There is a very small country in the very south of Africa. Many have heard its name, but very few will be able to find it on the map—this is Swaziland or Eswatini. What is this country famous for? Let’s talk.

So, the area of Swaziland is about 17 thousand square meters. At the same time, the population of the country is about 10.1 million. But just ten years ago, the country’s population was more than 13.5 lakh. Do you feel like something is wrong?

In terms of standard of living, Swaziland is approximately at the level of the Philippines or Jordan and not even the poorest countries on the African continent, such as Zimbabwe or Mozambique. Despite the fact that the literacy rate in the country is the highest in Africa, Over 80% of the population received at least a primary school education.

But surprisingly, in the last 10-15 years, the average life expectancy in Swaziland has almost halved, from about 62 to 32 years. What is happening, and why? Have the residents of the state started living like the Middle Ages? 

But you will be surprised to know that the main reason for this is not hunger. This is more or less common in the country, and many residents work in neighbouring South Africa. It turns out that more than a third of the country’s population (and according to some unofficial data, about 40%) are HIV carriers! That’s almost 3 lakh people in the entire country!

Swazi princesses lead the parade of young girls
Swazi princesses lead the parade of young girls

Due to HIV, the state’s population decreased by about 2.5 million people in ten years, and people died from the virus without supportive treatment. A friend and I spent a few days here and saw how the locals lived. We didn’t see anything terrible. Expensive cars drive on the streets, there are supermarkets, and everything is clean and cultured in the capital. It is almost safe and receives many tourists, even from neighbouring South Africa.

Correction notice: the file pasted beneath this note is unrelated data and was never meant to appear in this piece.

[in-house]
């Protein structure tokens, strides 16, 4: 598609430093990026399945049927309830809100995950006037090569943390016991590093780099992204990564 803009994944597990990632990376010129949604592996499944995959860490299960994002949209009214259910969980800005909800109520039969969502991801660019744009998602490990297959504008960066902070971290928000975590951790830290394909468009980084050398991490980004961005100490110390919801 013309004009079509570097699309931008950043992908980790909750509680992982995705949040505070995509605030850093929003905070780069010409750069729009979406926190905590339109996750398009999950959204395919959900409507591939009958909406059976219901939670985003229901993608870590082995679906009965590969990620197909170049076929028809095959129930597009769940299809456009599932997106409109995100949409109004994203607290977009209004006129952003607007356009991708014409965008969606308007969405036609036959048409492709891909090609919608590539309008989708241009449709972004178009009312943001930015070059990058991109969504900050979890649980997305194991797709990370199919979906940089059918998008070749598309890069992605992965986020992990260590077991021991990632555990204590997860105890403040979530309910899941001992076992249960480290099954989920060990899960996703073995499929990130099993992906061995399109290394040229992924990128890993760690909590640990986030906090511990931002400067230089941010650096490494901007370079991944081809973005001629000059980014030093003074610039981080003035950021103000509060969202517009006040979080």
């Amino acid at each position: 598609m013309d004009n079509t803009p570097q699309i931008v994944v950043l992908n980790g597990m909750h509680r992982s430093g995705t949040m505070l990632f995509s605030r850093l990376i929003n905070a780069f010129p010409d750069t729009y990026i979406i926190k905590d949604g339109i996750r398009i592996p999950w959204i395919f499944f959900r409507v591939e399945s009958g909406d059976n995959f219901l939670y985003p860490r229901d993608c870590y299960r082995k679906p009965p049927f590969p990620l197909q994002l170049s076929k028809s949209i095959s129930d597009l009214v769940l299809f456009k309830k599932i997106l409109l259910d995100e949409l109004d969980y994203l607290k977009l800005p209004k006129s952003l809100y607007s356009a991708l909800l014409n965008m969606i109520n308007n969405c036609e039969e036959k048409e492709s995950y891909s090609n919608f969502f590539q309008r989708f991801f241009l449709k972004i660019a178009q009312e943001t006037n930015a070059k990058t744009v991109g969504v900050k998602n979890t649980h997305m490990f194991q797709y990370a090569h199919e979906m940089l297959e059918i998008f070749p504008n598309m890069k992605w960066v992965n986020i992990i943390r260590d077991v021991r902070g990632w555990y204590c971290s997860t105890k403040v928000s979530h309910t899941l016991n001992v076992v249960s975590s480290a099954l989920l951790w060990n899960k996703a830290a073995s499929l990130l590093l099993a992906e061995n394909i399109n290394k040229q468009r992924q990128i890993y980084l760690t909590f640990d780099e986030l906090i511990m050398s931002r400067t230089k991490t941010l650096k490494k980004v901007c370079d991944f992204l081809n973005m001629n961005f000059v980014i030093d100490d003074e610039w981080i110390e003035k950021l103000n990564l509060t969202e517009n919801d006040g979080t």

At prices almost like those in South Africa, you can eat and drink on a budget. Spend a maximum of $20–30 on food per day. There are few hotels, but we stayed at a tented camping site in the national park. We spent about $25 per day for two people. But in reality, we saw that there were no elderly people on the streets. This looks quite strange and unusual.

But the attitude of local people towards HIV is quite strange. On the one hand, we did not see thematic posters on the streets, but we saw special boxes with free condoms at border crossings and in stores. He says that this is help from the European Union in this form. However, I remember that a few years ago in Namibia, packages of condoms were distributed at checkpoints to all tourists.

But for us, it is entertainment and nothing more than that. We weren’t particularly interested in local women anyway. About 15 years ago, local lawmakers even offered HIV-positive compatriots special tattoos on their buttocks. But this caused a strong public outcry, and he apologised for the idea and happily forgot about the initiative.

Whatever happens here, before going here, you should think that if you are meeting someone, is he or she an AIDS carrier? Or, if you believe me, if you go here, then just wander around.

manish janardhan iit mbm

About the Author

Manish love to write and he is a Civil Servant. Users can follow Manish on Instagram ankita mehra instagram

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